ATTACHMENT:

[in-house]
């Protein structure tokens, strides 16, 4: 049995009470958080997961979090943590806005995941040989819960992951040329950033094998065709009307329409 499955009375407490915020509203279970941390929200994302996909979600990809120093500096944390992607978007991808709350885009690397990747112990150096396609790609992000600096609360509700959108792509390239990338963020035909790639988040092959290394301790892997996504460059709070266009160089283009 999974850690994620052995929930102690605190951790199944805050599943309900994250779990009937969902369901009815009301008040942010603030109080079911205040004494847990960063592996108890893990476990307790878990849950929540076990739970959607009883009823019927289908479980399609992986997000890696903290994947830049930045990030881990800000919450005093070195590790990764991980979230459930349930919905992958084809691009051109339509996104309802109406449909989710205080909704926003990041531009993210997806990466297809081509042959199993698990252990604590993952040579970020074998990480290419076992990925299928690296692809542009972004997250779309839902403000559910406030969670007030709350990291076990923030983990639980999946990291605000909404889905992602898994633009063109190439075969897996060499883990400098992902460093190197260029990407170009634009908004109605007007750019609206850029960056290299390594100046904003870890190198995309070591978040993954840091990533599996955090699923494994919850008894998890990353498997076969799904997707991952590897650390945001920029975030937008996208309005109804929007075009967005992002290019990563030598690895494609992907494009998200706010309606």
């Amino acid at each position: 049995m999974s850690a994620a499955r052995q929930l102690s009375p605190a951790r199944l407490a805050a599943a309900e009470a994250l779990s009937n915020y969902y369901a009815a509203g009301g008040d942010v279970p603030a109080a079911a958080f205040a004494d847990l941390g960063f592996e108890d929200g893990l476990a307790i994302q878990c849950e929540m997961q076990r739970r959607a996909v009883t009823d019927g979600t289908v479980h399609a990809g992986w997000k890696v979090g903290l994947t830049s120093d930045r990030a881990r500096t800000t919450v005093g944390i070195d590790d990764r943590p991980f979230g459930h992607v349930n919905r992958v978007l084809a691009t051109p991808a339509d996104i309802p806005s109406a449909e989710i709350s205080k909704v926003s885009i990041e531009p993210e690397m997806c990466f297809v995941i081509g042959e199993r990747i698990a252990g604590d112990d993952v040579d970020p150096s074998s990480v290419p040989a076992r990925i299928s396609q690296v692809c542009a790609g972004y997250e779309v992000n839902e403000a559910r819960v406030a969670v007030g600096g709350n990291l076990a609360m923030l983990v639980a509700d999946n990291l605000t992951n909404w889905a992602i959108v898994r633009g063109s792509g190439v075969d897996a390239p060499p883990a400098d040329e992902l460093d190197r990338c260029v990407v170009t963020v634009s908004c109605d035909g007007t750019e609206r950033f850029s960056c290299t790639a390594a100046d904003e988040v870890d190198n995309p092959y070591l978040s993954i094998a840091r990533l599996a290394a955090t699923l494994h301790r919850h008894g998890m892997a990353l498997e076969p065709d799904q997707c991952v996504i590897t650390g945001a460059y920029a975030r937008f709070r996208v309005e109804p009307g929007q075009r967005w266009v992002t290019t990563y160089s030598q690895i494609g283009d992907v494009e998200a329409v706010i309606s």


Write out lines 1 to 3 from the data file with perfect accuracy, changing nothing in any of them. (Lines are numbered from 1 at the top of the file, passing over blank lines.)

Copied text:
[in-house]
């Protein structure tokens, strides 16, 4: 049995009470958080997961979090943590806005995941040989819960992951040329950033094998065709009307329409 499955009375407490915020509203279970941390929200994302996909979600990809120093500096944390992607978007991808709350885009690397990747112990150096396609790609992000600096609360509700959108792509390239990338963020035909790639988040092959290394301790892997996504460059709070266009160089283009 999974850690994620052995929930102690605190951790199944805050599943309900994250779990009937969902369901009815009301008040942010603030109080079911205040004494847990960063592996108890893990476990307790878990849950929540076990739970959607009883009823019927289908479980399609992986997000890696903290994947830049930045990030881990800000919450005093070195590790990764991980979230459930349930919905992958084809691009051109339509996104309802109406449909989710205080909704926003990041531009993210997806990466297809081509042959199993698990252990604590993952040579970020074998990480290419076992990925299928690296692809542009972004997250779309839902403000559910406030969670007030709350990291076990923030983990639980999946990291605000909404889905992602898994633009063109190439075969897996060499883990400098992902460093190197260029990407170009634009908004109605007007750019609206850029960056290299390594100046904003870890190198995309070591978040993954840091990533599996955090699923494994919850008894998890990353498997076969799904997707991952590897650390945001920029975030937008996208309005109804929007075009967005992002290019990563030598690895494609992907494009998200706010309606």
């Amino acid at each position: 049995m999974s850690a994620a499955r052995q929930l102690s009375p605190a951790r199944l407490a805050a599943a309900e009470a994250l779990s009937n915020y969902y369901a009815a509203g009301g008040d942010v279970p603030a109080a079911a958080f205040a004494d847990l941390g960063f592996e108890d929200g893990l476990a307790i994302q878990c849950e929540m997961q076990r739970r959607a996909v009883t009823d019927g979600t289908v479980h399609a990809g992986w997000k890696v979090g903290l994947t830049s120093d930045r990030a881990r500096t800000t919450v005093g944390i070195d590790d990764r943590p991980f979230g459930h992607v349930n919905r992958v978007l084809a691009t051109p991808a339509d996104i309802p806005s109406a449909e989710i709350s205080k909704v926003s885009i990041e531009p993210e690397m997806c990466f297809v995941i081509g042959e199993r990747i698990a252990g604590d112990d993952v040579d970020p150096s074998s990480v290419p040989a076992r990925i299928s396609q690296v692809c542009a790609g972004y997250e779309v992000n839902e403000a559910r819960v406030a969670v007030g600096g709350n990291l076990a609360m923030l983990v639980a509700d999946n990291l605000t992951n909404w889905a992602i959108v898994r633009g063109s792509g190439v075969d897996a390239p060499p883990a400098d040329e992902l460093d190197r990338c260029v990407v170009t963020v634009s908004c109605d035909g007007t750019e609206r950033f850029s960056c290299t790639a390594a100046d904003e988040v870890d190198n995309p092959y070591l978040s993954i094998a840091r990533l599996a290394a955090t699923l494994h301790r919850h008894g998890m892997a990353l498997e076969p065709d799904q997707c991952v996504i590897t650390g945001a460059y920029a975030r937008f709070r996208v309005e109804p009307g929007q075009r967005w266009v992002t290019t990563y160089s030598q690895i494609g283009d992907v494009e998200a329409v706010i309606s």